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The Haunted Bookshop Christopher Morley

The Corn Cob Club

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After this, he was busy at the sink scrubbing the dishes, when he was surprised by feeling two very competent arms surround him, and a pink gingham apron was thrown over his head. "Mifflin," said his wife, "how many times have I told you to put on an apron when you wash up!"

They greeted each other with the hearty, affectionate simplicity of those congenially wedded in middle age. Helen Mifllin was a buxom, healthy creature, rich in good sense and good humour, well nourished both in mind and body. She kissed Roger's bald head, tied the apron around his shrimpish person, and sat down on a kitchen chair to watch him finish wiping the china. Her cheeks were cool and ruddy from the keen air, her face lit with the tranquil satisfaction of those who have sojourned in the comfortable city of Boston.

"Well, my dear," said Roger, "this makes it a real Thanksgiving. You look as plump and full of matter as The Home Book of Verse."

"I've had a stunning time," she said, patting Bock who stood at her knee, imbibing the familiar and mysterious fragrance by which dogs identify their human friends. "I haven't even heard of a book for three weeks. I did stop in at the Old Angle Book Shop yesterday, just to say hullo to Joe Jillings. He says all booksellers are crazy, but that you are the craziest of the lot. He wants to know if you're bankrupt yet."

Roger's slate-blue eyes twinkled. He hung up a cup in the china closet and lit his pipe before replying.

"What did you say?"

"I said that our shop was haunted, and mustn't be supposed to come under the usual conditions of the trade."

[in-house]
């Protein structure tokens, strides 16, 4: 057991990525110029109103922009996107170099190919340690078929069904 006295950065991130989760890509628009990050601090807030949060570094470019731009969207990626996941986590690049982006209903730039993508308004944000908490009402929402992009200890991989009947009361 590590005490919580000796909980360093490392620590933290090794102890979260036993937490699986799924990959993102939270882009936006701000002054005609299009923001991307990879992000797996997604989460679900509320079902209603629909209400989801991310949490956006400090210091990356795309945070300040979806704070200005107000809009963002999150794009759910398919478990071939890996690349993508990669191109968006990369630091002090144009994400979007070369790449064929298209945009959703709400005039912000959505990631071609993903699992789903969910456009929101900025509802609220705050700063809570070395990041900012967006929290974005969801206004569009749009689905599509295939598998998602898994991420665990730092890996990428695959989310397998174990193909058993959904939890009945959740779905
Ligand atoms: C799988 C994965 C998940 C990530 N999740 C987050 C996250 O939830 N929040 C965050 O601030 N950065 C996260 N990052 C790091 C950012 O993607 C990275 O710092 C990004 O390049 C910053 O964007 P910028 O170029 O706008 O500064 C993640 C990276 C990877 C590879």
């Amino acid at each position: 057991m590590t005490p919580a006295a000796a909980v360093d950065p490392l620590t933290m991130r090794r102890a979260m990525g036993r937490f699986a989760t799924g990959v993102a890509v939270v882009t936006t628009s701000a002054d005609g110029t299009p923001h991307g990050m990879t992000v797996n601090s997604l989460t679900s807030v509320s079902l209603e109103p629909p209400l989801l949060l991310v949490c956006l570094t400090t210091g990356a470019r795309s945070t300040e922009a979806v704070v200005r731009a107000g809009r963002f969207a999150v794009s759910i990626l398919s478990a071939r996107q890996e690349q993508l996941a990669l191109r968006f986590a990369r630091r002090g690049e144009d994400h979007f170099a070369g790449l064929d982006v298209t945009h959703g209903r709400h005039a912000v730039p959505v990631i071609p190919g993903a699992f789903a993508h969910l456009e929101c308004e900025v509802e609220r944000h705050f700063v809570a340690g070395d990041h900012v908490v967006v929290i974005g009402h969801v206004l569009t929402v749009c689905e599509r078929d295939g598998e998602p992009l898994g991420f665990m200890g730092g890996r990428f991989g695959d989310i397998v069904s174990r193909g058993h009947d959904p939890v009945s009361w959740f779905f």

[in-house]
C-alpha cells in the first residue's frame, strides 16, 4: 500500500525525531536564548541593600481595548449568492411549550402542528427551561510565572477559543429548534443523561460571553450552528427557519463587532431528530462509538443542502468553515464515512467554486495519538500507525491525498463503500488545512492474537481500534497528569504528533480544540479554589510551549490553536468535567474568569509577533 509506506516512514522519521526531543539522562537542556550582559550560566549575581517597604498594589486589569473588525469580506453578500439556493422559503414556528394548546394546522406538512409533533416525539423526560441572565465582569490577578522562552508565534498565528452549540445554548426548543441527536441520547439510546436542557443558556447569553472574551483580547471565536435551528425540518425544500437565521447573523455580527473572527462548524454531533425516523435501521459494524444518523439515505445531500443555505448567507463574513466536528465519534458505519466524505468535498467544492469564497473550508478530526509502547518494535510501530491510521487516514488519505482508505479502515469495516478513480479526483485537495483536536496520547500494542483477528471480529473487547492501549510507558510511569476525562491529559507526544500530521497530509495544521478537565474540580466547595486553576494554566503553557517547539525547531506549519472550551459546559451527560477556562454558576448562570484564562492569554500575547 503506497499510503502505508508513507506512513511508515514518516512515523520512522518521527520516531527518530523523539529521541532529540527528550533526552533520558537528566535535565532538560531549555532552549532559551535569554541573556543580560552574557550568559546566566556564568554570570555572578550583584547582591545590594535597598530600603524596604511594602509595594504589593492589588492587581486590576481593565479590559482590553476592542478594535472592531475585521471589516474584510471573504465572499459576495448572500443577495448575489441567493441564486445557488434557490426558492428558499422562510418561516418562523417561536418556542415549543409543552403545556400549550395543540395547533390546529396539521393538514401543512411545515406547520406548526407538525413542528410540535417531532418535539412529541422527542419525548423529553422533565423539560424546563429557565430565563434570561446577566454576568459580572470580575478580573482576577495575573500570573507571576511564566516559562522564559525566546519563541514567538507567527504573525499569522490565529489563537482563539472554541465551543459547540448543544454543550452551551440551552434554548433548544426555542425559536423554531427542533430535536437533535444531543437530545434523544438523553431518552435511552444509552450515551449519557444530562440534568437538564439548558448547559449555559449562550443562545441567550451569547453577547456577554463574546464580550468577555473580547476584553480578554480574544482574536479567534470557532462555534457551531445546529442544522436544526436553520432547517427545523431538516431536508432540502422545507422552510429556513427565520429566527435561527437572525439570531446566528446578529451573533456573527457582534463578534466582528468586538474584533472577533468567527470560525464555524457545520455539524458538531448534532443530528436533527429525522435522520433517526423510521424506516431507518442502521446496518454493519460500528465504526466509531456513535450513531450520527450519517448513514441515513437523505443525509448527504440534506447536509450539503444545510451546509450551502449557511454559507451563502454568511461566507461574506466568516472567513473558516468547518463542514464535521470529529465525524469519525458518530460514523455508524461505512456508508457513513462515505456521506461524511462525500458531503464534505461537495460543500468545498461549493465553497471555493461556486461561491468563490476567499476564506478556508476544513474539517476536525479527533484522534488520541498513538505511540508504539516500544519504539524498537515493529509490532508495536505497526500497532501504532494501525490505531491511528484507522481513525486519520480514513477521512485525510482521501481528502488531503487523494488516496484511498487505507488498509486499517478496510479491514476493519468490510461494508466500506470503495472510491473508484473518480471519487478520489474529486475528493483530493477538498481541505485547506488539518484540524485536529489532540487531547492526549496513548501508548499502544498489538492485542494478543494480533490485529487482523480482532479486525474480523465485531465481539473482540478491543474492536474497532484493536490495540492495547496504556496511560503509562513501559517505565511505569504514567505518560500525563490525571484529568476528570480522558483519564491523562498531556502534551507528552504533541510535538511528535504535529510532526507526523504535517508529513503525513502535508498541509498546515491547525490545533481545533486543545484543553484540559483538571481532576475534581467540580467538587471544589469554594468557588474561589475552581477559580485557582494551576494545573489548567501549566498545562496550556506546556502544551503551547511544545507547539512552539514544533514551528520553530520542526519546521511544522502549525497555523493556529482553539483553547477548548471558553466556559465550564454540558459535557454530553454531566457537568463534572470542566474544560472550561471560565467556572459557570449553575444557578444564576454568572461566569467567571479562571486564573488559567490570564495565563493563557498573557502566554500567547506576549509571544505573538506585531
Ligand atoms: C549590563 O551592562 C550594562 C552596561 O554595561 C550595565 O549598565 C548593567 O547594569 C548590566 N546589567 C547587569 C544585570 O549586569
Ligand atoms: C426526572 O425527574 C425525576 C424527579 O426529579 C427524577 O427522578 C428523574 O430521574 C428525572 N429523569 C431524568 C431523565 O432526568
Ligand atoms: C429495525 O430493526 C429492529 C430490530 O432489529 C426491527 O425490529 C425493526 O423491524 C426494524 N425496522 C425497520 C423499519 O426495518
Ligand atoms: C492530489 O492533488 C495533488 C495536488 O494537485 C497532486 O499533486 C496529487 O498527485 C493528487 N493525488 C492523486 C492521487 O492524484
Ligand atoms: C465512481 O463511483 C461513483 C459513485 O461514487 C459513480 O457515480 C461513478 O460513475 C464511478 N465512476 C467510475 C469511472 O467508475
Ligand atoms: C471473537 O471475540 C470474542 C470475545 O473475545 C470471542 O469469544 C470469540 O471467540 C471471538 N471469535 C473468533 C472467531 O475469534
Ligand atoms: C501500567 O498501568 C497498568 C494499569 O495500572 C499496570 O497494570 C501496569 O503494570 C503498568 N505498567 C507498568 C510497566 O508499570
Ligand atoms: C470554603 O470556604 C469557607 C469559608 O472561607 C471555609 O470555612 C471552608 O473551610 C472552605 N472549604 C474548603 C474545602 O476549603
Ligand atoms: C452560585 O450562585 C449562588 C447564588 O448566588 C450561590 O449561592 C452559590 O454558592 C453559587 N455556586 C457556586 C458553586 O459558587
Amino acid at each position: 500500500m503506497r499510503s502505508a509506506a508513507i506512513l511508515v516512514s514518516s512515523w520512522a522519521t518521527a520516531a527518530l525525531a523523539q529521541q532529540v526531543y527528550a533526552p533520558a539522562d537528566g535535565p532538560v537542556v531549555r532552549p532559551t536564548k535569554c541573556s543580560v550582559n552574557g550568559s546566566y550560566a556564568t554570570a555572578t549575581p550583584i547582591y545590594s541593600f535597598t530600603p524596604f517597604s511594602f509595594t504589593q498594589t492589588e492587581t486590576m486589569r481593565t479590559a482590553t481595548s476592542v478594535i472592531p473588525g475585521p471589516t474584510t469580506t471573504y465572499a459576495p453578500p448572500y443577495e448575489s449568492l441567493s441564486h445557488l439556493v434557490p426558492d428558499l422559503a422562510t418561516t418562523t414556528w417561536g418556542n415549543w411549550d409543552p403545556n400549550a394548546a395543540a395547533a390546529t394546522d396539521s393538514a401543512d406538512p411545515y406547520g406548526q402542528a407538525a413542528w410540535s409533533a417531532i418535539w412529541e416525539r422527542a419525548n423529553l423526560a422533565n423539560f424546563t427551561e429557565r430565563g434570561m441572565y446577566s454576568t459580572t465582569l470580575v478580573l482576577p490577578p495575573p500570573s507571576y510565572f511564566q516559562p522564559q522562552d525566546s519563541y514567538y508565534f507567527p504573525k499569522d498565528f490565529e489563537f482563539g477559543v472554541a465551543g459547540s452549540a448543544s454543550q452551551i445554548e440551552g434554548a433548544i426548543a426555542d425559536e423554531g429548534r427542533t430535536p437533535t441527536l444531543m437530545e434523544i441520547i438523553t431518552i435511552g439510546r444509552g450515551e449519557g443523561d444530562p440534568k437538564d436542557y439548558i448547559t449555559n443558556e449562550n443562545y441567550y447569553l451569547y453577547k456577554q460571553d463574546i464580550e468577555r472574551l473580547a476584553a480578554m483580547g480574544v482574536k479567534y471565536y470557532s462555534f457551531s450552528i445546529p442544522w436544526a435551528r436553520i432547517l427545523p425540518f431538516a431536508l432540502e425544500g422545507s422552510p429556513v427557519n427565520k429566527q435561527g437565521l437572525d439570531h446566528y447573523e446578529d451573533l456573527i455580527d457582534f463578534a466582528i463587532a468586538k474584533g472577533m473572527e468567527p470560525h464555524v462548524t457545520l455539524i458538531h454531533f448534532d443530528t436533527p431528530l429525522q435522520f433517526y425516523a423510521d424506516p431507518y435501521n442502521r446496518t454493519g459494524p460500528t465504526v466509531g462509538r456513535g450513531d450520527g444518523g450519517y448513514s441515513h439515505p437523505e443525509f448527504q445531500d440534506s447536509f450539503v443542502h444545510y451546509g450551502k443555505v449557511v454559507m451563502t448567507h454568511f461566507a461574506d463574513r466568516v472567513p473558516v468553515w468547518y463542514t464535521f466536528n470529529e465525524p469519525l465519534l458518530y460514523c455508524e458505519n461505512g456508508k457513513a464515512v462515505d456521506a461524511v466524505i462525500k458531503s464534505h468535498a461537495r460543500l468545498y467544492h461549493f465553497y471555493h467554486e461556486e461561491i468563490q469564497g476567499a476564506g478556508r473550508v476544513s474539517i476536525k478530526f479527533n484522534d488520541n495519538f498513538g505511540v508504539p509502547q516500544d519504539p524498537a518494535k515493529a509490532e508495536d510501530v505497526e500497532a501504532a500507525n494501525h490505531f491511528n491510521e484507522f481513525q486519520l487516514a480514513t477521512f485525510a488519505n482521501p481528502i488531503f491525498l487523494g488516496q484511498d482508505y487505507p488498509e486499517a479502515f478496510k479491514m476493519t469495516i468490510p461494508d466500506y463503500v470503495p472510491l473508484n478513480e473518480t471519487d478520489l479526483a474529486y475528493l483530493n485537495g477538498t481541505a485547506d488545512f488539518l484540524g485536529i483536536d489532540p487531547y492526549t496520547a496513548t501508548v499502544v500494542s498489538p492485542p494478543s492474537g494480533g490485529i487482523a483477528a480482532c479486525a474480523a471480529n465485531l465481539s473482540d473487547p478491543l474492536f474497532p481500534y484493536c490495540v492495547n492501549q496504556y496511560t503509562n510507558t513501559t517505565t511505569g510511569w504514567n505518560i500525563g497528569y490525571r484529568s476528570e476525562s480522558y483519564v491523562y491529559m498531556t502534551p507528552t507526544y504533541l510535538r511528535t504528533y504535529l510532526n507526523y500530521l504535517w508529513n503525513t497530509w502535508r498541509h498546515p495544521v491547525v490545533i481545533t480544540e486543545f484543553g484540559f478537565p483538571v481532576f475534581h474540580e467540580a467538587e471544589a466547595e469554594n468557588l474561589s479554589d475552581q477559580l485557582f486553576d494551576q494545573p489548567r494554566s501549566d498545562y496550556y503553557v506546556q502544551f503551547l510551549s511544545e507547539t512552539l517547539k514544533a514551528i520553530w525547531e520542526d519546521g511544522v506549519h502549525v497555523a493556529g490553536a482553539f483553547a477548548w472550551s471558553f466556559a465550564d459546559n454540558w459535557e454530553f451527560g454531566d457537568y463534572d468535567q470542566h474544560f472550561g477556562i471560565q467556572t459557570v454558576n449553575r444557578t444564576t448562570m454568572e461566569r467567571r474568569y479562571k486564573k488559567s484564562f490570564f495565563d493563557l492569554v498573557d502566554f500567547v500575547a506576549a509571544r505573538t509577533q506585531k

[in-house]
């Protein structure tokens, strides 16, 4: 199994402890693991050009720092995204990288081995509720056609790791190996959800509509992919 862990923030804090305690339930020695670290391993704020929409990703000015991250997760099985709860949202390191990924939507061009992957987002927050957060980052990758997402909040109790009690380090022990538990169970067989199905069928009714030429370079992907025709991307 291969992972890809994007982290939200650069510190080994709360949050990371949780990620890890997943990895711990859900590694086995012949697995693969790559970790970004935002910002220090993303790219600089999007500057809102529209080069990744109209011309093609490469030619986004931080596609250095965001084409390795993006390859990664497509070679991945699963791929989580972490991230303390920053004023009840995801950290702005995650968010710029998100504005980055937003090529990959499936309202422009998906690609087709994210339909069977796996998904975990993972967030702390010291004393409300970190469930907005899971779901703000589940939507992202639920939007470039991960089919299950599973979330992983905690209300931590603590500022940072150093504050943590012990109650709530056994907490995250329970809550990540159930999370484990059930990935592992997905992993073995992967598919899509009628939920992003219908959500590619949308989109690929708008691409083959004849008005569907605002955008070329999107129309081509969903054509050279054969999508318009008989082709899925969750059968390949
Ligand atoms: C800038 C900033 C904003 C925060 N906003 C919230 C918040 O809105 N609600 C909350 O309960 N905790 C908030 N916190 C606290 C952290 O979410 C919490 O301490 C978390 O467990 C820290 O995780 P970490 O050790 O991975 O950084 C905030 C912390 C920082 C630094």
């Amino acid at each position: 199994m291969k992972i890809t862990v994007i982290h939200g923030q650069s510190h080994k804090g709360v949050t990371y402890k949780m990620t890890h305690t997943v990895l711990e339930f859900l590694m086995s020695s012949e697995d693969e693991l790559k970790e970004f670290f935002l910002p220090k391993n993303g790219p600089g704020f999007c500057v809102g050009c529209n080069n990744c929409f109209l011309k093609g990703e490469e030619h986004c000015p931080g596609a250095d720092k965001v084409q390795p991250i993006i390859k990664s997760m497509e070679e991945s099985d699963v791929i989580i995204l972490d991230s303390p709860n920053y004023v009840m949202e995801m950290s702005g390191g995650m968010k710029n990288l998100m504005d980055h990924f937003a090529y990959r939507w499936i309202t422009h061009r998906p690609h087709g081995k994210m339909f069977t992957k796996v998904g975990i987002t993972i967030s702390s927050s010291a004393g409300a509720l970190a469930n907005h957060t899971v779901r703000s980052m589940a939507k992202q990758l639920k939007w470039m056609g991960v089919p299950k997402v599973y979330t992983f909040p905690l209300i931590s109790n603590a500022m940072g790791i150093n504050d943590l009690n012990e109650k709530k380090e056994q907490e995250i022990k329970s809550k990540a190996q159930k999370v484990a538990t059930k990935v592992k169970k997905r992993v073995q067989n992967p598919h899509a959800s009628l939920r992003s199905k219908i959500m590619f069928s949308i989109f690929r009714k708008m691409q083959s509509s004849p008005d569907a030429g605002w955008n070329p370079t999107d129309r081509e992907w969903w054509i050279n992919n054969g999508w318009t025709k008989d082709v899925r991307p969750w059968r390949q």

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"Bully for you! And what did Joe say to that?"

"`Haunted by the nuts!'"

"Well," said Roger, "when literature goes bankrupt I'm willing to go with it. Not till then. But by the way, we're going to be haunted by a beauteous damsel pretty soon. You remember my telling you that Mr. Chapman wants to send his daughter to work in the shop? Well, here's a letter I had from him this morning."

He rummaged in his pocket, and produced the following, which Mrs. Mifflin read:


I am so delighted that you and Mrs. Mifflin are willing to try the experiment of taking my daughter as an apprentice. Titania is really a very charming girl, and if only we can get some of the "finishing school" nonsense out of her head she will make a fine woman. She has had (it was my fault, not hers) the disadvantage of being brought up, or rather brought down, by having every possible want and whim gratified. Out of kindness for herself and her future husband, if she should have one, I want her to learn a little about earning a living. She is nearly nineteen, and I told her if she would try the bookshop job for a while I would take her to Europe for a year afterward.

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The Haunted Bookshop
Christopher Morley

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